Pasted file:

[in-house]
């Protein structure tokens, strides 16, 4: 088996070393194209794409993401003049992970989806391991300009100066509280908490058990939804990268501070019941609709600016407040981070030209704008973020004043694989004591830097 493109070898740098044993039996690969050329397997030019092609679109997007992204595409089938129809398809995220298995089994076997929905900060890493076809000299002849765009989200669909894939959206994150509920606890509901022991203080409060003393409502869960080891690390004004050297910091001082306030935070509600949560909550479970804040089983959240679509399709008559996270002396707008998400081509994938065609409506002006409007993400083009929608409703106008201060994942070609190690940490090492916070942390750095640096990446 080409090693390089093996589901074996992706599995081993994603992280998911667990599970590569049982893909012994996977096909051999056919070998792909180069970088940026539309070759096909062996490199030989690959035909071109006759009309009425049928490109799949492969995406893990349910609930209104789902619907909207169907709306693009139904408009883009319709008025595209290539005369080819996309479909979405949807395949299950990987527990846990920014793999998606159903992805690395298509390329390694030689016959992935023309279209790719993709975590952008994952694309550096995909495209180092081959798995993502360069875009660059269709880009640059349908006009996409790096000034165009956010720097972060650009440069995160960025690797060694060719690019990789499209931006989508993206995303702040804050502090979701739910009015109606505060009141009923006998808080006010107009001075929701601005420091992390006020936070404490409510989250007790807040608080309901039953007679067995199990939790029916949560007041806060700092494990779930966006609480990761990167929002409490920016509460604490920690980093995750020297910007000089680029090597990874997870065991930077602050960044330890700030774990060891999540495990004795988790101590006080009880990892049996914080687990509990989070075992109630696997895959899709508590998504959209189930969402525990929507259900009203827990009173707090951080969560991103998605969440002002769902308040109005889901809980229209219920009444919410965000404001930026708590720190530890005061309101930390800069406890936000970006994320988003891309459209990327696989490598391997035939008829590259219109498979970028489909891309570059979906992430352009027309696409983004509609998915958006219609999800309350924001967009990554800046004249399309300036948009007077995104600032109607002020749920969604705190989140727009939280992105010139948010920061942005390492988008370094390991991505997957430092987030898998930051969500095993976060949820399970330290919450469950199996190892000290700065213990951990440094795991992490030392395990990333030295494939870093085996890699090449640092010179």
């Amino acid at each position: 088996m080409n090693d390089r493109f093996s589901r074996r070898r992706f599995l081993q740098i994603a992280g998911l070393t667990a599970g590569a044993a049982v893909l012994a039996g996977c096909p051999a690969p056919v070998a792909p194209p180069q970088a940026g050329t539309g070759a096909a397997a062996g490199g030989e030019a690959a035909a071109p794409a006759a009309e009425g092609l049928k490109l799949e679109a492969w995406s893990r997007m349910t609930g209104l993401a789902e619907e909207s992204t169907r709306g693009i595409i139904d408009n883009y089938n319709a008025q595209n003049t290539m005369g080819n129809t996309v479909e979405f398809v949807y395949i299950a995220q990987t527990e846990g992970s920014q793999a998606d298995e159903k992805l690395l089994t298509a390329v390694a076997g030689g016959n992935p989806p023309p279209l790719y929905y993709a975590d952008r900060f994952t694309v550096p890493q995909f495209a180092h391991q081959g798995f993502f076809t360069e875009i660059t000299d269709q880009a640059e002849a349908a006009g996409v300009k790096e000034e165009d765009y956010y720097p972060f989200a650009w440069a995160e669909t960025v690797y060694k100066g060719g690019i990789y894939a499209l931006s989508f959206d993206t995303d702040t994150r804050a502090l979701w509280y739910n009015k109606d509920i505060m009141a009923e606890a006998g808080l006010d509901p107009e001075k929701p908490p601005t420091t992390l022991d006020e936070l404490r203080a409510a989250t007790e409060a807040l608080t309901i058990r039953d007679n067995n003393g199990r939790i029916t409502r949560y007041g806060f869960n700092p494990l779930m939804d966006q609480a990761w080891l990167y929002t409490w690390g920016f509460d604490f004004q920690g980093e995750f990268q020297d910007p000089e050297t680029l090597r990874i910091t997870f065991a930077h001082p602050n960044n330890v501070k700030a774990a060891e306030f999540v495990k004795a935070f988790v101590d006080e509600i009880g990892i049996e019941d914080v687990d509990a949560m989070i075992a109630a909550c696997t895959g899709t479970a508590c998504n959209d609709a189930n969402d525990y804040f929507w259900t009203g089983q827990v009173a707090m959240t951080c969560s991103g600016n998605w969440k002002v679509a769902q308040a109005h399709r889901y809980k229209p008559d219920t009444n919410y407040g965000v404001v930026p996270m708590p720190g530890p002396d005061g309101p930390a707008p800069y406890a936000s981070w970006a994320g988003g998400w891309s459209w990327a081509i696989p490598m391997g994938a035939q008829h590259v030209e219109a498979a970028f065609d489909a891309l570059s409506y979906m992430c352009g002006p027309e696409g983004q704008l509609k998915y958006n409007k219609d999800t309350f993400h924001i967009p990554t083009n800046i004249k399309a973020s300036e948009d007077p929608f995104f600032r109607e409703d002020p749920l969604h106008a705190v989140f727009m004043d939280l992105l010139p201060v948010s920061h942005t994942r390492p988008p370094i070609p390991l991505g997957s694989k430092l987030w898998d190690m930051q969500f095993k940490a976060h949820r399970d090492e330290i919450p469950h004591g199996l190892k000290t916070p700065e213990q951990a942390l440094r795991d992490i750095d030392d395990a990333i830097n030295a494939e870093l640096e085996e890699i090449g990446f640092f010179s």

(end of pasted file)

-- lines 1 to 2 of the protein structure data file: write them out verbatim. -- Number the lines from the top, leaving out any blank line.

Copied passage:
[in-house]
């Protein structure tokens, strides 16, 4: 088996070393194209794409993401003049992970989806391991300009100066509280908490058990939804990268501070019941609709600016407040981070030209704008973020004043694989004591830097 493109070898740098044993039996690969050329397997030019092609679109997007992204595409089938129809398809995220298995089994076997929905900060890493076809000299002849765009989200669909894939959206994150509920606890509901022991203080409060003393409502869960080891690390004004050297910091001082306030935070509600949560909550479970804040089983959240679509399709008559996270002396707008998400081509994938065609409506002006409007993400083009929608409703106008201060994942070609190690940490090492916070942390750095640096990446 080409090693390089093996589901074996992706599995081993994603992280998911667990599970590569049982893909012994996977096909051999056919070998792909180069970088940026539309070759096909062996490199030989690959035909071109006759009309009425049928490109799949492969995406893990349910609930209104789902619907909207169907709306693009139904408009883009319709008025595209290539005369080819996309479909979405949807395949299950990987527990846990920014793999998606159903992805690395298509390329390694030689016959992935023309279209790719993709975590952008994952694309550096995909495209180092081959798995993502360069875009660059269709880009640059349908006009996409790096000034165009956010720097972060650009440069995160960025690797060694060719690019990789499209931006989508993206995303702040804050502090979701739910009015109606505060009141009923006998808080006010107009001075929701601005420091992390006020936070404490409510989250007790807040608080309901039953007679067995199990939790029916949560007041806060700092494990779930966006609480990761990167929002409490920016509460604490920690980093995750020297910007000089680029090597990874997870065991930077602050960044330890700030774990060891999540495990004795988790101590006080009880990892049996914080687990509990989070075992109630696997895959899709508590998504959209189930969402525990929507259900009203827990009173707090951080969560991103998605969440002002769902308040109005889901809980229209219920009444919410965000404001930026708590720190530890005061309101930390800069406890936000970006994320988003891309459209990327696989490598391997035939008829590259219109498979970028489909891309570059979906992430352009027309696409983004509609998915958006219609999800309350924001967009990554800046004249399309300036948009007077995104600032109607002020749920969604705190989140727009939280992105010139948010920061942005390492988008370094390991991505997957430092987030898998930051969500095993976060949820399970330290919450469950199996190892000290700065213990951990440094795991992490030392395990990333030295494939870093085996890699090449640092010179």